C. Todd Jones, ED’s associate deputy secretary for the budget, said part of the reason ENC lost its funding is because President Bush does not believe in providing funds for a small program that does not provide the kind of return to be gained from larger programs.

He added that, in these difficult budgetary times, “the president is seeking to move federal resources toward broad pools of funds” that can be used as local agencies deem appropriate. He noted that, as a matter of policy, the president “does not believe that earmarked programs should be continued.”

“Congress appropriates hundreds of millions of dollars in these kinds of programs,” Jones said. The president, he said, “does not believe it’s an effective use of funds to earmark money for programs that are not authorized under law.”

Jones said it’s up to the discretion of individual states and school districts to fund or seek the services of comparatively smaller programs like ENC. “Technical assistance programs should be aligned to local needs. If regional boards ultimately establish that these kinds of activities are useful, they’ll fund them; if they do not, they will not,” he said.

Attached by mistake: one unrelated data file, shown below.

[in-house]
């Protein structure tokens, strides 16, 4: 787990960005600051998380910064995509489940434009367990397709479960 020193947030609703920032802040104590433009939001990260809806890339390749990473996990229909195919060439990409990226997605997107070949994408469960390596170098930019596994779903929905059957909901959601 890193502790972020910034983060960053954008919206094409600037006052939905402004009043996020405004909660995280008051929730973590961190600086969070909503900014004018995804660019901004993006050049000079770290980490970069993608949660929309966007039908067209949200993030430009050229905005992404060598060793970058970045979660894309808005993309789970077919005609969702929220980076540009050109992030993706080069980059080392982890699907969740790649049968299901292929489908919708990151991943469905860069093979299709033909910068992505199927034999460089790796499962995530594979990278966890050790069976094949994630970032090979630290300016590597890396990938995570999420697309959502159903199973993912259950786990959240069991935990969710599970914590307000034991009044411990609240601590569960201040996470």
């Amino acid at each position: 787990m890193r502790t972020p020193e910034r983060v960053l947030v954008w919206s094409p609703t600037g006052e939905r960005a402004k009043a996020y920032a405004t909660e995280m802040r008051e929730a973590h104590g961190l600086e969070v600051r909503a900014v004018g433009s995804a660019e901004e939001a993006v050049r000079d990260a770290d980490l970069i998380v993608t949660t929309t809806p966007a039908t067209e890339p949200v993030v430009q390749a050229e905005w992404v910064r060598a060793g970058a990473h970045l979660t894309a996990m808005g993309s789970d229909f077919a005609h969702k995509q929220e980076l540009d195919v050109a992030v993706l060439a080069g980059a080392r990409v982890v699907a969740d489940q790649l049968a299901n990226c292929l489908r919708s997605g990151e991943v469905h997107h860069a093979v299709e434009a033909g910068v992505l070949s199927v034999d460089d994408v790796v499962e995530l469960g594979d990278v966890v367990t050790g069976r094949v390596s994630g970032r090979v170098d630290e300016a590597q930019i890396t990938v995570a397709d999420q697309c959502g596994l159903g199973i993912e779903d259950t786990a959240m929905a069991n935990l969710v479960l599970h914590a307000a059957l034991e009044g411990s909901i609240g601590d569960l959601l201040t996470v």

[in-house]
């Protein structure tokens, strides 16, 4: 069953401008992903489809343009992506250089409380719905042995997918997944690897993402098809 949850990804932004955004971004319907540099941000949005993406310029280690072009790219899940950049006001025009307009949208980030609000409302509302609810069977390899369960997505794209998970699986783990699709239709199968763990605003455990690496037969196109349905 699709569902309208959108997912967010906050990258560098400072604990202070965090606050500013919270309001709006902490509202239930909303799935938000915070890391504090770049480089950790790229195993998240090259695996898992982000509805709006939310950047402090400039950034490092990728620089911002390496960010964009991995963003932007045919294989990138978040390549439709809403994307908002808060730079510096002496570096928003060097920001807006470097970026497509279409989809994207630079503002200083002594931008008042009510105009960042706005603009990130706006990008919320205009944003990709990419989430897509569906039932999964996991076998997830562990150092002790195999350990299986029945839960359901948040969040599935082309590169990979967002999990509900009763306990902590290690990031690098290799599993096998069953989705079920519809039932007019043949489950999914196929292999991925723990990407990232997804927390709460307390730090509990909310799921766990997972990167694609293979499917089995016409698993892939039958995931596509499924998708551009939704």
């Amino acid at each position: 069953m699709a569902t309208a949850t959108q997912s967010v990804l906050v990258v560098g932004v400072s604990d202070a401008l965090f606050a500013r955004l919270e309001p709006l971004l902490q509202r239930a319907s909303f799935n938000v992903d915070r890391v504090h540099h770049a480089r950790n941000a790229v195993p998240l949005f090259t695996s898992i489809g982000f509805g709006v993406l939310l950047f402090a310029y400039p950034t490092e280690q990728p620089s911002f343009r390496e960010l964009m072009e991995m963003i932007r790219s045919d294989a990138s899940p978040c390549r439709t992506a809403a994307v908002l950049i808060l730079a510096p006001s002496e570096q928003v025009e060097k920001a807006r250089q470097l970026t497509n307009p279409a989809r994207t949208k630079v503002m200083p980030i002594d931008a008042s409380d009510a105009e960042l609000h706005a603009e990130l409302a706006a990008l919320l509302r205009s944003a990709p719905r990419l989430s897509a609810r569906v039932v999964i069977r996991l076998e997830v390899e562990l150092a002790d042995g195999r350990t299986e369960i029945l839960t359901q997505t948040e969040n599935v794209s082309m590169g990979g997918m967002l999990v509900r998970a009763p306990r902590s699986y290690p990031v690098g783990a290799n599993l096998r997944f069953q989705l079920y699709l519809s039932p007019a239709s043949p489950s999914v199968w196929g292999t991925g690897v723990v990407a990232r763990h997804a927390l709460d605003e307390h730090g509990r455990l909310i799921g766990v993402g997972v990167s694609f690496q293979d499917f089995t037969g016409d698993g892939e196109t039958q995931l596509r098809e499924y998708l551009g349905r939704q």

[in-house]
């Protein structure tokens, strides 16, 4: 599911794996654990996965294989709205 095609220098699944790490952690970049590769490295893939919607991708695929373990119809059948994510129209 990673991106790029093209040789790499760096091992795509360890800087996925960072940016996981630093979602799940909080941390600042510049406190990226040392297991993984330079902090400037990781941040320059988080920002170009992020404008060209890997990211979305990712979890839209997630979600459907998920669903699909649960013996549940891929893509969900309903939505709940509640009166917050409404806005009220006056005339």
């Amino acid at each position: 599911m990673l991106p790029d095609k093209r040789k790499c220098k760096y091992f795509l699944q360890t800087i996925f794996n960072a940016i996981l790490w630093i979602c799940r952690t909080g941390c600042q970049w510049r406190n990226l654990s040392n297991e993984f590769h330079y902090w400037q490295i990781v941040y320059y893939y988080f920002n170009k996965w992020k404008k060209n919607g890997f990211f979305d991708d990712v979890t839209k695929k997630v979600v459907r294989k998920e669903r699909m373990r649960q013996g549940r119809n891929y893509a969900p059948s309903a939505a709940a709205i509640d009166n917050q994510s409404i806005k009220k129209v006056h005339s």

After September, ENC will be available at a new internet location, As of then, ENC will be a private source of technical assistance for local governments. It will cost schools an annual subscription fee of $349 for access to the clearinghouse’s extensive resources and expertise. This fee covers all educators in the subscribing institution–and subscriptions ordered before June 1 will be available for a reduced price of $299 per school. Simutis said ENC hopes to continue to offer its free print magazine to educators, too, except with advertisements.

The change will mean a substantial reduction in force for ENC as it transforms into a commercial enterprise; the organization will go from its present staff of 50 full-time employees to “no more than 8,” according to Simutis.

“We will need to have a lot of freelancing done to provide the editorial content and … product reviews,” said Simutis. “If we meet our subscription targets for the first year, we can start to add more staff early in 2006. But we are effectively a startup with no venture capital and are trying to bootstrap the operation.”

Besides offering access to its database of more than 27,000 math and science product and web site reviews, also will offer thousands of lesson plans to support standards-based teaching; articles covering teaching ideas; and success stories and additional resources.

Simutis said will be fortunate in that the venture is starting with a mature product and an established audience: “We can largely continue our production processes rather than having to spend a lot of money and time on building a market and product testing.”

He added: “The usual process here is to receive regrets from people, then go away. We don’t want to do that.”


Eisenhower National Clearinghouse for Mathematics and Science Education

eSchool News Staff